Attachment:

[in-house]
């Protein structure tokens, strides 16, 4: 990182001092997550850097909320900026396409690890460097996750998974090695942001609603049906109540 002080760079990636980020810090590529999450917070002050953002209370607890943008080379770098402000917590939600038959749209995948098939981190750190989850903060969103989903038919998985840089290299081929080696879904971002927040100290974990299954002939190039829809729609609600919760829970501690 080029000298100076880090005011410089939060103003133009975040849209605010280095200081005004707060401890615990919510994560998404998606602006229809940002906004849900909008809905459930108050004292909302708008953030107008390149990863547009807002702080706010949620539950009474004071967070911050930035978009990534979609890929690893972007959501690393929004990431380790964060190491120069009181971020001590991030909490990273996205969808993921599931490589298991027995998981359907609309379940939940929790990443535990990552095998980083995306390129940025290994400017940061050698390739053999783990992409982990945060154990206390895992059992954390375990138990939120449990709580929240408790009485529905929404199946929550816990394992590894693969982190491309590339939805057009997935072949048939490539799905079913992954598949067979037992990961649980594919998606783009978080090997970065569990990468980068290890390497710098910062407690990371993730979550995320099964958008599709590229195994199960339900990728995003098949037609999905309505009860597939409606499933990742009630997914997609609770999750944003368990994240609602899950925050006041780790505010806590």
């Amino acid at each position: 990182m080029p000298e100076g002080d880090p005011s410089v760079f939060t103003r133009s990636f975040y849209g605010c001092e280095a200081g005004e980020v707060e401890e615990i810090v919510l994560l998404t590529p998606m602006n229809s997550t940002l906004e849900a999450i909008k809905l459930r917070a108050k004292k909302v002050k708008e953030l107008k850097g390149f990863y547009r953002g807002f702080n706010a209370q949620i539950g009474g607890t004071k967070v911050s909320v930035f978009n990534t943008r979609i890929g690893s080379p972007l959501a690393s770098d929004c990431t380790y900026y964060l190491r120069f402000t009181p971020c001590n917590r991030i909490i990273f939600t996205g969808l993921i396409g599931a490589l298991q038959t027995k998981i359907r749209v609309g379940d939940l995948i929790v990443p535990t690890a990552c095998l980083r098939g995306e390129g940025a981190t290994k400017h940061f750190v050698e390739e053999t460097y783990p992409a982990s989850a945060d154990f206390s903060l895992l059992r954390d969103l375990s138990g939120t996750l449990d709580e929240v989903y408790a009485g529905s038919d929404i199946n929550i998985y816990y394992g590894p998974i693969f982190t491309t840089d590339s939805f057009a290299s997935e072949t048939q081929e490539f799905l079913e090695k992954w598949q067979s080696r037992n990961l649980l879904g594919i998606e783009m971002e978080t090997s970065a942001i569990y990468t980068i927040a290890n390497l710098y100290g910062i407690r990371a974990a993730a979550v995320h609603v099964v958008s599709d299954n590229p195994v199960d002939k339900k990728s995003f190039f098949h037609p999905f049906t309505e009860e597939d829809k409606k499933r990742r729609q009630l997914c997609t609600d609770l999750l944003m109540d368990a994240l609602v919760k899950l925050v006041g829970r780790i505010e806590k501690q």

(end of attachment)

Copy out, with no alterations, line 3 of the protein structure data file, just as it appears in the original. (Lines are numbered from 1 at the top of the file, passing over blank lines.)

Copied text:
């Amino acid at each position: 990182m080029p000298e100076g002080d880090p005011s410089v760079f939060t103003r133009s990636f975040y849209g605010c001092e280095a200081g005004e980020v707060e401890e615990i810090v919510l994560l998404t590529p998606m602006n229809s997550t940002l906004e849900a999450i909008k809905l459930r917070a108050k004292k909302v002050k708008e953030l107008k850097g390149f990863y547009r953002g807002f702080n706010a209370q949620i539950g009474g607890t004071k967070v911050s909320v930035f978009n990534t943008r979609i890929g690893s080379p972007l959501a690393s770098d929004c990431t380790y900026y964060l190491r120069f402000t009181p971020c001590n917590r991030i909490i990273f939600t996205g969808l993921i396409g599931a490589l298991q038959t027995k998981i359907r749209v609309g379940d939940l995948i929790v990443p535990t690890a990552c095998l980083r098939g995306e390129g940025a981190t290994k400017h940061f750190v050698e390739e053999t460097y783990p992409a982990s989850a945060d154990f206390s903060l895992l059992r954390d969103l375990s138990g939120t996750l449990d709580e929240v989903y408790a009485g529905s038919d929404i199946n929550i998985y816990y394992g590894p998974i693969f982190t491309t840089d590339s939805f057009a290299s997935e072949t048939q081929e490539f799905l079913e090695k992954w598949q067979s080696r037992n990961l649980l879904g594919i998606e783009m971002e978080t090997s970065a942001i569990y990468t980068i927040a290890n390497l710098y100290g910062i407690r990371a974990a993730a979550v995320h609603v099964v958008s599709d299954n590229p195994v199960d002939k339900k990728s995003f190039f098949h037609p999905f049906t309505e009860e597939d829809k409606k499933r990742r729609q009630l997914c997609t609600d609770l999750l944003m109540d368990a994240l609602v919760k899950l925050v006041g829970r780790i505010e806590k501690q």